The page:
In a significant development in the area of ophthalmology, a team of New Delhi-based researchers has come out with a finding that shows the possibility for a cure for the progressively irreversible retinal degenerative disease which causes partial or complete blindness.
Presently, there is no cure for the disease. Current modules of treatment offer only symptomatic relief. Some recent studies across the world have shown that cell therapy could be of help. However, it is difficult to find an accessible and abundant source of stem cells using minimally invasive techniques for this purpose. Besides, there is a lot of safety and ethical issues surrounding the use of stem cells.
Scientists have been toying with the alternative idea of using monocytes, which are a type of leukocyte, or white blood cell. Recent studies have shown that they could be converted into stem cell-like cells without needing to go through genetic modification. A major plus point with monocytes, if the strategy is found effective, will be that they constitute as much as five to eight percent of blood and they are, thus, available in relatively larger quantities.
They first modified the monocytes into stem cell like cells by culturing in a unique media and then exposed them to biochemicals involved in the natural process of retinal differentiation, leading to a state that mimicked retinal neuron-like cells.
In their new study, researchers, who hailed from the Department of Biotechnology’s New Delhi-based National Institute of Immunology (DBT-NII) and Dr. Rajendra Prasad Centre for Ophthalmic Sciences at All India Institute of Medical Sciences, assessed the potential of monocytes obtained from peripheral blood and have found that they do fit the bill.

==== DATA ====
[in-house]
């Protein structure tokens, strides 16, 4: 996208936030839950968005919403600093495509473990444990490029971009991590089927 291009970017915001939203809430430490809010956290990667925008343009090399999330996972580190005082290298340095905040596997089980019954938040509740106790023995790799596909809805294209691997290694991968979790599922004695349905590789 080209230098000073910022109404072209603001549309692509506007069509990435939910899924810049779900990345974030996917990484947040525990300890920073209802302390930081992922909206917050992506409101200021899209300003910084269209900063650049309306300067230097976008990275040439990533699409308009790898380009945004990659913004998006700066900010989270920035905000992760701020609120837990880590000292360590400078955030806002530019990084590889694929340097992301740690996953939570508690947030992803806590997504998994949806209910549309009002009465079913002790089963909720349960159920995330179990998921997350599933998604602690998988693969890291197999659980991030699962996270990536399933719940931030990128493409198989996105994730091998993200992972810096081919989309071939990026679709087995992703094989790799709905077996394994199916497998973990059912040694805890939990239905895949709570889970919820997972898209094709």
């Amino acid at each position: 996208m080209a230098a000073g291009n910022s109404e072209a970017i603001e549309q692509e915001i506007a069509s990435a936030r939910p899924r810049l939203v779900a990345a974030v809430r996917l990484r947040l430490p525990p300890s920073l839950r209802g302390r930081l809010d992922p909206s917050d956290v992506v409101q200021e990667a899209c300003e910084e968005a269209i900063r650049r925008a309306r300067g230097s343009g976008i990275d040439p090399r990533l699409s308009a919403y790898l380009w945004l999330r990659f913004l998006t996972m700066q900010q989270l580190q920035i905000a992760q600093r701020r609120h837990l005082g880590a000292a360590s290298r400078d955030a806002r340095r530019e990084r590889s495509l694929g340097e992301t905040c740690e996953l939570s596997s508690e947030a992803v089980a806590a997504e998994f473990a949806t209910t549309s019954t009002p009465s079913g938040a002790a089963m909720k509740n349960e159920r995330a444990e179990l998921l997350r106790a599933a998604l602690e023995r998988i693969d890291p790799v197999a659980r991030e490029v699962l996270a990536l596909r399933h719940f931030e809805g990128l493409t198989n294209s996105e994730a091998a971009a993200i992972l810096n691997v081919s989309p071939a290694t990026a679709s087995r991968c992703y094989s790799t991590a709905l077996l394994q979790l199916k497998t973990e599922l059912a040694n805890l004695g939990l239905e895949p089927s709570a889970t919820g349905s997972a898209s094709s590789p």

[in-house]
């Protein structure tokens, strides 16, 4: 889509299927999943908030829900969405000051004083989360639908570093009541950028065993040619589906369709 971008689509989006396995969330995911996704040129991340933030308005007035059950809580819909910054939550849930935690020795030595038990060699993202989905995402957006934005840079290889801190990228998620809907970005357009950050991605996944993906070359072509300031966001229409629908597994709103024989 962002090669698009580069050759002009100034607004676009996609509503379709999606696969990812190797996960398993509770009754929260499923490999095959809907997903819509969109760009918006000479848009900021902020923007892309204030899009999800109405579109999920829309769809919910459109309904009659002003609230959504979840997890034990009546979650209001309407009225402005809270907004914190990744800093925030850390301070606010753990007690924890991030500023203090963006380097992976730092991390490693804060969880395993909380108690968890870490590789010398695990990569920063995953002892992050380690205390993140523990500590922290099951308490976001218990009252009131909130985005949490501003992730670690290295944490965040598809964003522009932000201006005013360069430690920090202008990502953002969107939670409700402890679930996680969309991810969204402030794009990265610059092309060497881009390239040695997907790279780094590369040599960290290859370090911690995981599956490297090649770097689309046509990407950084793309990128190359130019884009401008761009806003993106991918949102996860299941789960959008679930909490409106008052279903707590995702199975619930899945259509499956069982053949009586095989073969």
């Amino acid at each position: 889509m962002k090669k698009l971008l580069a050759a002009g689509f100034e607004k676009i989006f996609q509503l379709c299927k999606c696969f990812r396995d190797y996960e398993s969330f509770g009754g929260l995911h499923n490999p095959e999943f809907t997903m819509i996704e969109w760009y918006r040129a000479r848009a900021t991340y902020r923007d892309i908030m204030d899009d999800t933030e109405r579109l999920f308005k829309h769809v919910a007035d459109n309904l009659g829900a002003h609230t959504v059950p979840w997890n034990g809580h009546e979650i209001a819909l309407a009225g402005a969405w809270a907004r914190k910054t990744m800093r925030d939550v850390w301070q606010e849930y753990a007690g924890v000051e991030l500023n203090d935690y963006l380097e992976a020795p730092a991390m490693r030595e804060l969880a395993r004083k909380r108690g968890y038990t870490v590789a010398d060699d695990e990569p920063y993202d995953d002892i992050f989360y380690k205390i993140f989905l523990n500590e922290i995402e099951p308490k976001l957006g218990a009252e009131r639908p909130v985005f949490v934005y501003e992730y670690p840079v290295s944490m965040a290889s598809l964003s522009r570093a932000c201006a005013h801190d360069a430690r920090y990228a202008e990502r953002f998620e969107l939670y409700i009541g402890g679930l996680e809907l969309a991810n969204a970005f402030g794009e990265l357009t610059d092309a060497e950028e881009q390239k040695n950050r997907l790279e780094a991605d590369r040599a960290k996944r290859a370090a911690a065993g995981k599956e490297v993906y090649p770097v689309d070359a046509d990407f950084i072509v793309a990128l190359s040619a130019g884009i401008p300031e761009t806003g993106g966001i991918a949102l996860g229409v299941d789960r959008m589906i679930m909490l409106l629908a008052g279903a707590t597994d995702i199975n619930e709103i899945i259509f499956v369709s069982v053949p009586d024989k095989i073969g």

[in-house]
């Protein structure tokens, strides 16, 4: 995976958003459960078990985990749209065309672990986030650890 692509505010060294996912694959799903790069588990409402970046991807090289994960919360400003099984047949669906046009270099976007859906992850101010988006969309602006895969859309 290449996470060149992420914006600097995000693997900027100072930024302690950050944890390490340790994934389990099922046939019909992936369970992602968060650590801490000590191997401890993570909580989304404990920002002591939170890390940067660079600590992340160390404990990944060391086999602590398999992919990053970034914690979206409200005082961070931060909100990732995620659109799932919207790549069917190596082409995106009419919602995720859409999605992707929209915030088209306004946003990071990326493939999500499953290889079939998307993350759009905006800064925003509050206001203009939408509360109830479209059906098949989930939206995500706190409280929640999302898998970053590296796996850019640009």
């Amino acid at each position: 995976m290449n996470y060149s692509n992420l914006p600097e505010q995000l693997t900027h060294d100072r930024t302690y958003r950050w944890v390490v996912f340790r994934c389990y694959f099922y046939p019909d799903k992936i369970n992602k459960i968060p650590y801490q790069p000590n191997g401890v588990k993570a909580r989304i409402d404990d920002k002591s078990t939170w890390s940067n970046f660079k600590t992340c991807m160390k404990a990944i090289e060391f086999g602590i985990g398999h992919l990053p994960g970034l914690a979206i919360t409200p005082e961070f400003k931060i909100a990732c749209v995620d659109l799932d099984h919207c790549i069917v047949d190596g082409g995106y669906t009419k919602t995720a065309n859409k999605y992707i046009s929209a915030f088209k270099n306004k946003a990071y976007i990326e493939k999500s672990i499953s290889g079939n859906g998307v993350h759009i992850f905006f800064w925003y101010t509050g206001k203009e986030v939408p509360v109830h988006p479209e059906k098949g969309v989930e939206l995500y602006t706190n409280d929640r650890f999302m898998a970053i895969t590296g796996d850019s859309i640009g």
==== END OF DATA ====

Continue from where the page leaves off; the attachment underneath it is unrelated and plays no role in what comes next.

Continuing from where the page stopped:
They first modified the monocytes into stem cell like cells by culturing in a unique media and then exposed them to biochemicals involved in the natural process of retinal differentiation, leading to a state that mimicked retinal neuron-like cells. These were studied for molecular, phenotypic, and functional properties followed by transplantation in a mouse model previously developed in their lab to test their integration within the body. They then checked if these induced cells could gain retinal neuron-like function upon transplantation in an eye with a degenerated retina. The study team has published a report on their work in the journal `Stem Cell Research and Therapy’.
Speaking to India Science Wire, the scientists noted that it was a proof-of-concept study to demonstrate that reconditioned monocytes can be induced to acquire retinal neuron-like properties through differentiation using a defined growth media and that it can be a potential candidate for cell therapy-based interventions and disease modelling for ocular diseases and cautioned against over-enthusiasm.
“We have crossed an important milestone. But, these retinal neuron-like cells survive only for a few weeks upon transplantation. We have to develop ways so that they survive sufficiently long”, they said.
India Science Wire